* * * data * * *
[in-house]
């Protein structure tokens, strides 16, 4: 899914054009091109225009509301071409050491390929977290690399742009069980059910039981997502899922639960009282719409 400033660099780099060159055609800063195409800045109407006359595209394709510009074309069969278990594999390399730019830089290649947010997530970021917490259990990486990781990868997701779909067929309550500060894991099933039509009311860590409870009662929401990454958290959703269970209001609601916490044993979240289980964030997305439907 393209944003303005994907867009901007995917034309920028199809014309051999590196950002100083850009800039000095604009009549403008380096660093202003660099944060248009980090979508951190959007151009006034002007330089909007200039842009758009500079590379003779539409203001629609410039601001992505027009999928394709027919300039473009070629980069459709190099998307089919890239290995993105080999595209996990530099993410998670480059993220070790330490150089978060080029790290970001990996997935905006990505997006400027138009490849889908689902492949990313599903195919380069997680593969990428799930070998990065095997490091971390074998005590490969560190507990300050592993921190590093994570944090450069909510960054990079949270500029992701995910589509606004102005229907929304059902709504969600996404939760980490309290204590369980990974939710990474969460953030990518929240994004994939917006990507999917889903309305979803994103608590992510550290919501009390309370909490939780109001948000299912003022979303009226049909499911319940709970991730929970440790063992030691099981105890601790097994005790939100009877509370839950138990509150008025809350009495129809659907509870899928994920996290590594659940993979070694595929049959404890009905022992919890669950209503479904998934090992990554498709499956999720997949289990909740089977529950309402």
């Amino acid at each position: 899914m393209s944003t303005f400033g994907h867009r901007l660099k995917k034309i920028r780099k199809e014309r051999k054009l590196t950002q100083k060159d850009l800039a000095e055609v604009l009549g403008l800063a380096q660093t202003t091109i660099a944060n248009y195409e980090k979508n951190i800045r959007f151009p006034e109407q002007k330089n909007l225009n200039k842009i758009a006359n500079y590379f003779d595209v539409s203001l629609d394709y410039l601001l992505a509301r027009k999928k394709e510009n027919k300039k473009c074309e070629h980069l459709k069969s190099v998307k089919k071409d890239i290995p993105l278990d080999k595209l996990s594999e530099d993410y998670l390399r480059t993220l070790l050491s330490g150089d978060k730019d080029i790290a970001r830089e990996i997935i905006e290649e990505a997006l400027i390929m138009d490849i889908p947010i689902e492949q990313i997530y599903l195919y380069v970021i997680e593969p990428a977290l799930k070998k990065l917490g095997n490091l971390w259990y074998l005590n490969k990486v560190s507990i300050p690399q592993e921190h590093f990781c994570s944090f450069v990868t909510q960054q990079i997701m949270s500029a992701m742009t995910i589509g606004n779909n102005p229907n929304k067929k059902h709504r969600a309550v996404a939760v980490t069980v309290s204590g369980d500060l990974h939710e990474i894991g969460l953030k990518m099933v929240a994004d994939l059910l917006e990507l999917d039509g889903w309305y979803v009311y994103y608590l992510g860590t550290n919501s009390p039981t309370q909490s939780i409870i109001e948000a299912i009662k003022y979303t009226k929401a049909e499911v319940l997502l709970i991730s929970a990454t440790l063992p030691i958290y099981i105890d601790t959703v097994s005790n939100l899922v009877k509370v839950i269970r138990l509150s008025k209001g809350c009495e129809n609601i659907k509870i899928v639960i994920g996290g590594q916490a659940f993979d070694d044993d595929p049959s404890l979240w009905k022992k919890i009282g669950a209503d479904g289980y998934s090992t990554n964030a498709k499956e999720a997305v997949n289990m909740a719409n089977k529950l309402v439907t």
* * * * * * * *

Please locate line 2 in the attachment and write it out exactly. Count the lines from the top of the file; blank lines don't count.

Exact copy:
């Protein structure tokens, strides 16, 4: 899914054009091109225009509301071409050491390929977290690399742009069980059910039981997502899922639960009282719409 400033660099780099060159055609800063195409800045109407006359595209394709510009074309069969278990594999390399730019830089290649947010997530970021917490259990990486990781990868997701779909067929309550500060894991099933039509009311860590409870009662929401990454958290959703269970209001609601916490044993979240289980964030997305439907 393209944003303005994907867009901007995917034309920028199809014309051999590196950002100083850009800039000095604009009549403008380096660093202003660099944060248009980090979508951190959007151009006034002007330089909007200039842009758009500079590379003779539409203001629609410039601001992505027009999928394709027919300039473009070629980069459709190099998307089919890239290995993105080999595209996990530099993410998670480059993220070790330490150089978060080029790290970001990996997935905006990505997006400027138009490849889908689902492949990313599903195919380069997680593969990428799930070998990065095997490091971390074998005590490969560190507990300050592993921190590093994570944090450069909510960054990079949270500029992701995910589509606004102005229907929304059902709504969600996404939760980490309290204590369980990974939710990474969460953030990518929240994004994939917006990507999917889903309305979803994103608590992510550290919501009390309370909490939780109001948000299912003022979303009226049909499911319940709970991730929970440790063992030691099981105890601790097994005790939100009877509370839950138990509150008025809350009495129809659907509870899928994920996290590594659940993979070694595929049959404890009905022992919890669950209503479904998934090992990554498709499956999720997949289990909740089977529950309402």